I've picked up hints that Tata, the Indian conglomerate that owns Jaguar Land Rover, has studied the possibility of purchasing Saab, the bankrupt Swedish manufacturer of interesting cars.
Tata benefited from the development work already underway at both firms through Ford's parentage; GM did not appear to be as generous with Saab and the company would need some real capital to develop new products. That said, Tata has been a good corporate parent to date and it certainly has the energy and focus to become a major player in the automotive world.
Surely there's a place in this automotive universe for Saab. The company went front-wheel drive for traction in snowy conditions and interior packaging long before the Mini elevated it to cult status in 1959.
Starting in 1957 they developed a strong niche market for themselves in New England as the "bad weather car of choice," first with their quirky 2-cycle engines, and then cemented by their Monte Carlo Rally wins with small V-4 engines against far more powerful cars and better-financed teams.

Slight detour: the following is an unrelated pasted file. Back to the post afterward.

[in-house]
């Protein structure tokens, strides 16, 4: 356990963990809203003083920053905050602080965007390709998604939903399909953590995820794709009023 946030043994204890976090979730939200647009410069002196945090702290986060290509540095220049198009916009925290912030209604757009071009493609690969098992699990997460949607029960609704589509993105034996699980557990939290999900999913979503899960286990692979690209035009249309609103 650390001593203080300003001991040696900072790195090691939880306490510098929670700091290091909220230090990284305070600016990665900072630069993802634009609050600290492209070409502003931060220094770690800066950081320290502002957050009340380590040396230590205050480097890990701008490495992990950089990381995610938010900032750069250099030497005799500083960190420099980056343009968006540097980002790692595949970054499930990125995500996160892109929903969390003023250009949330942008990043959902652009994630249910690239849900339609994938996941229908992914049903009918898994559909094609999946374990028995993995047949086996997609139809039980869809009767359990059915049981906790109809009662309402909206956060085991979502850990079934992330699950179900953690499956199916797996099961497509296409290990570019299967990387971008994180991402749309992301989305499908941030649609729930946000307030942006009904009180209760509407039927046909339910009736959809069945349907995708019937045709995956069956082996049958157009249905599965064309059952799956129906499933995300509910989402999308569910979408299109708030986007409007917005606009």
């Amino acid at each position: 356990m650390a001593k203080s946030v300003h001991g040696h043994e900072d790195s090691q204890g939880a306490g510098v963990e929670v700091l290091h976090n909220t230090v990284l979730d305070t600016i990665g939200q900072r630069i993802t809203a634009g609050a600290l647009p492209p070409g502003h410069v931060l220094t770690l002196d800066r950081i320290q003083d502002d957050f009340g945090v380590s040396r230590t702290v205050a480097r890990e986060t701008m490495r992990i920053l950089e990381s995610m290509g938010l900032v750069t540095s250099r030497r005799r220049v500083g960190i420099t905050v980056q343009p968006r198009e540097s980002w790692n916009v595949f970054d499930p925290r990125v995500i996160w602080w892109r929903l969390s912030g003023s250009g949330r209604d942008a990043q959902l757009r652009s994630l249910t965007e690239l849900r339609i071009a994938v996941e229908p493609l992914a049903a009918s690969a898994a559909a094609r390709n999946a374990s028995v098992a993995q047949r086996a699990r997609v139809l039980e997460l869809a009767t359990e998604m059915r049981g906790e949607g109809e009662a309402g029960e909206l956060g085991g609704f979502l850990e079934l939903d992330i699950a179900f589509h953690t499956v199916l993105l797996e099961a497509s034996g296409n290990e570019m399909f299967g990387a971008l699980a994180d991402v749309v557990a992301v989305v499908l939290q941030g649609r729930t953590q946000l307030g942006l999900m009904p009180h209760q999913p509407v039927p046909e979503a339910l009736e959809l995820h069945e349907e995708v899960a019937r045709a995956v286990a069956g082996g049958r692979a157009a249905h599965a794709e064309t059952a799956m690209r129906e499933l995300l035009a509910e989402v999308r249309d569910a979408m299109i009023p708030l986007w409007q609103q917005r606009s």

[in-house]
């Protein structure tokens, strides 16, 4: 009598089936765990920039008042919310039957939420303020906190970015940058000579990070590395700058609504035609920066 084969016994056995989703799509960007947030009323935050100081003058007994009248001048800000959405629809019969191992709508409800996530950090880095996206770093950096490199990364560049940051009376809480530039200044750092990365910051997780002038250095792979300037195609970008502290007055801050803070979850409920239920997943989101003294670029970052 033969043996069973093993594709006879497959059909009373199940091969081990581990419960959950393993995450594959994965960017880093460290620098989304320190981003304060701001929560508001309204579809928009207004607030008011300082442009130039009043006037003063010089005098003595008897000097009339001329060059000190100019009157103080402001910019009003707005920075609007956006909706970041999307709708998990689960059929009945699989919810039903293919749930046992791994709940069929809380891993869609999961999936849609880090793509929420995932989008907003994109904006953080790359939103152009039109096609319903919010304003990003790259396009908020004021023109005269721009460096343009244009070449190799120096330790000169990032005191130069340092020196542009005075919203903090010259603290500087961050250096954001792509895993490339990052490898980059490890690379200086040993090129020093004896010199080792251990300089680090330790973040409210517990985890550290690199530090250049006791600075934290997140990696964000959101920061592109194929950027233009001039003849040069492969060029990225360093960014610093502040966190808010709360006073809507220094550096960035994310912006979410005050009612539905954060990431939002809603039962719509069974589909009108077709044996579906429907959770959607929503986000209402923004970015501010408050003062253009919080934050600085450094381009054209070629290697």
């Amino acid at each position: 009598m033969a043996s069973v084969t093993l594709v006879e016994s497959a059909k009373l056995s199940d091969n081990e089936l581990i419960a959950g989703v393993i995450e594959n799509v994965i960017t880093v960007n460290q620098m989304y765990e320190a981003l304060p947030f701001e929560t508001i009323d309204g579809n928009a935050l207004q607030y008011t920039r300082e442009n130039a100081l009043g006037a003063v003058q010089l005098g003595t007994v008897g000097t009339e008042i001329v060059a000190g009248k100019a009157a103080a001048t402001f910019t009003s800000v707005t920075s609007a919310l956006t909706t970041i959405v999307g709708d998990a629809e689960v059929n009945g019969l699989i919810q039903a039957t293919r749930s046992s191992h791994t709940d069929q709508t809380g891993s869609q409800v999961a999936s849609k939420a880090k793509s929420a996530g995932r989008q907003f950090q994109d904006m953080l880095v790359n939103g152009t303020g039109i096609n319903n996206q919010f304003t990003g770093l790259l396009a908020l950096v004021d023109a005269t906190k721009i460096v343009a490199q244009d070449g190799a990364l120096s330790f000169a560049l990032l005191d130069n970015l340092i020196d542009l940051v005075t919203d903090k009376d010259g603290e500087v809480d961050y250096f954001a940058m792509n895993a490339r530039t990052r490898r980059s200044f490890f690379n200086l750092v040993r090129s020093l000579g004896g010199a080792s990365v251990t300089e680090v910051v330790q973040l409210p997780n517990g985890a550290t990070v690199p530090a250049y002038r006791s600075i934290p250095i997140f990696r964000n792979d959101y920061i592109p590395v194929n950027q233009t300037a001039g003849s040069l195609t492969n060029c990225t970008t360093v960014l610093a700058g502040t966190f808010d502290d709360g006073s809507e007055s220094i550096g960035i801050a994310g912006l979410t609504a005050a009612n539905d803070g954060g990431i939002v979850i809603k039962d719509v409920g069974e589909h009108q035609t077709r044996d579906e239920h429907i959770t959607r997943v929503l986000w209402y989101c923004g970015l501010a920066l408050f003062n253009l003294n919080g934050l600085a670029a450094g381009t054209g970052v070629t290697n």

In central Maine a former Saab dealer has an extensive collection of classic Saab models housed in his barn; a salesmen at a southern Maine Chevy dealership still owns and drives a 2-cycle model to Saab events all over New England.
The 1980's saw Saab move upscale and revive the use of the turbocharger in small 4-cylinder engines; they took the 2.0 liter Triumph 4 and made it into a reliable, long-lived performer. After GM bought Saab it seemed to devolve into a mini-Buick and lose some of the sharp engineering that always made it an engaging car to own and drive.
GM still seems eager to kill the brand as it still seems to have a veto on financing schemes to revive manufacturing of the car. Let's hope that this marque does not disappear into history.